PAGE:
Along with the release of their new Lion OS X, Apple has issued a new version of its Safari browser for Mac and Windows users, pushing version 5.1 and 5.0.6 to patch a boatload of security holes, some of which are critical.
Fifty-eight security vulnerabilities in total are addressed in the update, including fixes for Java, Webkit and a flaw in the browser’s CFNetwork API that could enable cross-site scripting (XSS) attacks. Additional patches for the browser’s CoreGraphics and ImageIO framework are included the update that will prevent application termination or arbitrary code execution.
The full list of updates can be found at Apple’s support site.
In conjunction with the new OS, Apple has added some Lion-specific features to Safari including an Instapaper-like Reading List, full-screen browsing and multi-touch gestures. On the privacy front, Safari has enabled private autofill, allowing users to select how much of their contact information is saved, along with revamped cookie settings and sandboxing.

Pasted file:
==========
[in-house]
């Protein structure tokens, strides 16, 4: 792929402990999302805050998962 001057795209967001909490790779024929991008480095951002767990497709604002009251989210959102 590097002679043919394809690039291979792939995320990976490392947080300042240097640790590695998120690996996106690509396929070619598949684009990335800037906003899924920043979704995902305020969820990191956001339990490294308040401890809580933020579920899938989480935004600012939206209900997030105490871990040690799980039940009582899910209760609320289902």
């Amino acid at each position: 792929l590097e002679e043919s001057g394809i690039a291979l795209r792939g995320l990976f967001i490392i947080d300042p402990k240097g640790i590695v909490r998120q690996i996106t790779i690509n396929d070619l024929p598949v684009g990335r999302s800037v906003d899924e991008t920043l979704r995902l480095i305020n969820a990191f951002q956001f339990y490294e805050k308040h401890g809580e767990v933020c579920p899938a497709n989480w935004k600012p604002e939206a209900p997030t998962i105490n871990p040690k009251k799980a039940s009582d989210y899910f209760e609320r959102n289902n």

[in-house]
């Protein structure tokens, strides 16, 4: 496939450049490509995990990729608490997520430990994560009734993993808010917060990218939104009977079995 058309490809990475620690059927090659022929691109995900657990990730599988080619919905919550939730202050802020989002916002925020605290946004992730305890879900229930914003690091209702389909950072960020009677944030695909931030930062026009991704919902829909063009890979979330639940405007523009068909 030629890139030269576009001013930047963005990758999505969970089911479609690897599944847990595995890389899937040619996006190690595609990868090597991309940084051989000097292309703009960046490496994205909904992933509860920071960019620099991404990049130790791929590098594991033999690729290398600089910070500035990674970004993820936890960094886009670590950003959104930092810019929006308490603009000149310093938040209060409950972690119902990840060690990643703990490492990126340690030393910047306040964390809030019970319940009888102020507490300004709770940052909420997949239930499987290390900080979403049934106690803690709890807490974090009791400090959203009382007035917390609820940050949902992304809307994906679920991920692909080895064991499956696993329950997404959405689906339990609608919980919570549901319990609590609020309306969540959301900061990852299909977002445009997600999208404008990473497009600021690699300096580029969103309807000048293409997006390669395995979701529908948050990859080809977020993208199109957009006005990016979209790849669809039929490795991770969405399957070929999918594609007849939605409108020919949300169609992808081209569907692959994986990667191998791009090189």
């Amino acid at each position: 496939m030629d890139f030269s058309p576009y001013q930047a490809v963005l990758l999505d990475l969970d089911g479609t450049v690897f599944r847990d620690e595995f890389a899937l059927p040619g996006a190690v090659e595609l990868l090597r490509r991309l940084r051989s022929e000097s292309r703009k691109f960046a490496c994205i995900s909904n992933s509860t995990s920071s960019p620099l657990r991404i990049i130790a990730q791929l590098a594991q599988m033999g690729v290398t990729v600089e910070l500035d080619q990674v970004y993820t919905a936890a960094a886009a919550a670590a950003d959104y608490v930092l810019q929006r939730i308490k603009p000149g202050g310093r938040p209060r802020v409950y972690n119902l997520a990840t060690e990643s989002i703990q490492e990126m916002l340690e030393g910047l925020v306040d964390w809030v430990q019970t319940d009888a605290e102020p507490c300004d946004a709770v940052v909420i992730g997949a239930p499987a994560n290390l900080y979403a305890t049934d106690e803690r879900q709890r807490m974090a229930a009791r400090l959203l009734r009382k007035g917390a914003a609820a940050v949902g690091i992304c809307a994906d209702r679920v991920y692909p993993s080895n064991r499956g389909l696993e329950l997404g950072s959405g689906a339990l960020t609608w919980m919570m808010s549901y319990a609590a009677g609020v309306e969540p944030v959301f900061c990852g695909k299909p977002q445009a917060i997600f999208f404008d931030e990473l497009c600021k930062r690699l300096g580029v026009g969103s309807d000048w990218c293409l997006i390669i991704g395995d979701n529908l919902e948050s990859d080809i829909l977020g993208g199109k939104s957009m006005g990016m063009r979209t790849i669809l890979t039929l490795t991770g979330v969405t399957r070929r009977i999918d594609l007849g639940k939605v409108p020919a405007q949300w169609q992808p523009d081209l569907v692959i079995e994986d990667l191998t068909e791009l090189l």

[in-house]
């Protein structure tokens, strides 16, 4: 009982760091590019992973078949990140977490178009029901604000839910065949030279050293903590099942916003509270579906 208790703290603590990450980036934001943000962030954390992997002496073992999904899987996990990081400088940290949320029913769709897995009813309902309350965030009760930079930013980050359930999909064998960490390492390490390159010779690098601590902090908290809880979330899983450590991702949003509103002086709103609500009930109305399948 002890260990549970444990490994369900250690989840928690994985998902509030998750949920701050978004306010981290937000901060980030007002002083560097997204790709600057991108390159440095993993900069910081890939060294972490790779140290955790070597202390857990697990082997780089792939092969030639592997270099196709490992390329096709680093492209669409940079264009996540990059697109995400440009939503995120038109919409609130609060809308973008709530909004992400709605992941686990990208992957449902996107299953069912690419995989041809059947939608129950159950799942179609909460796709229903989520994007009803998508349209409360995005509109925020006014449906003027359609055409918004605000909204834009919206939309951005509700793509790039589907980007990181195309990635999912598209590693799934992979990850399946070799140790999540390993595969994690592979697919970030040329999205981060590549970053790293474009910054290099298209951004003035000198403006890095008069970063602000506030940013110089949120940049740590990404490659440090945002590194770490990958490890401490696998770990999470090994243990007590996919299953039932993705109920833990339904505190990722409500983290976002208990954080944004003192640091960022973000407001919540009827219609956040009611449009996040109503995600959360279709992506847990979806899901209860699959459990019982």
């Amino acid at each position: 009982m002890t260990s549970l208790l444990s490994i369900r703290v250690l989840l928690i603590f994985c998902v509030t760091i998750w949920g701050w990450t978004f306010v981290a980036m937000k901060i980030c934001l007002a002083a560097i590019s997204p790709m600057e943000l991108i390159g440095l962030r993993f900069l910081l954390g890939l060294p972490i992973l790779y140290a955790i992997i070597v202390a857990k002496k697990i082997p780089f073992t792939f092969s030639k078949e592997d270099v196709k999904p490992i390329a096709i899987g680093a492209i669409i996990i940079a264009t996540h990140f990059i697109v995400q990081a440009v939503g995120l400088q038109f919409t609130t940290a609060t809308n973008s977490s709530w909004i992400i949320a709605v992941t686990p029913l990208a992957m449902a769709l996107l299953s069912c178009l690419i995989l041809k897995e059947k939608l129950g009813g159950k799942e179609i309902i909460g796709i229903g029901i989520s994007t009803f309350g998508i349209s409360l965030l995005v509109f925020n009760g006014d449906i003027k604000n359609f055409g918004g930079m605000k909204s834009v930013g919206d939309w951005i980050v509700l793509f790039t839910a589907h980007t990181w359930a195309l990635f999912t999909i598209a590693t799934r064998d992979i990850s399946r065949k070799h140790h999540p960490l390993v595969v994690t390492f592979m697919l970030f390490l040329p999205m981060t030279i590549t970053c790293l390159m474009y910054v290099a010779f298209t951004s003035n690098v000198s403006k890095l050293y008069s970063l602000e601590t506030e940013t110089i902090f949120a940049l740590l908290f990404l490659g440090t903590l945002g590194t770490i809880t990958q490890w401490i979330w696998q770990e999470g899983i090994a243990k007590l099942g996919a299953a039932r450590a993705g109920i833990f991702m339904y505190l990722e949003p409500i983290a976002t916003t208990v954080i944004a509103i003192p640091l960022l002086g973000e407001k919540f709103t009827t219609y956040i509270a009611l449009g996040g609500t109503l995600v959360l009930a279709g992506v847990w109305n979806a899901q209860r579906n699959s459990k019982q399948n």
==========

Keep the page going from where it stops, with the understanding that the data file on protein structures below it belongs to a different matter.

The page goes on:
Apple’s Safari follows in the footsteps of Adobe’s Reader and Google’s Chrome browser, both of which have included sandboxing in recent builds in order to limit the effects of some browser-based attacks.
The latest stable release of Safari is included with Lion and is also available for download at Apple’s site. Those still running Apple’s Leopard OS can download Safari 5.0.6 here to fix an assortment of web applications, HTML5 and frame issues.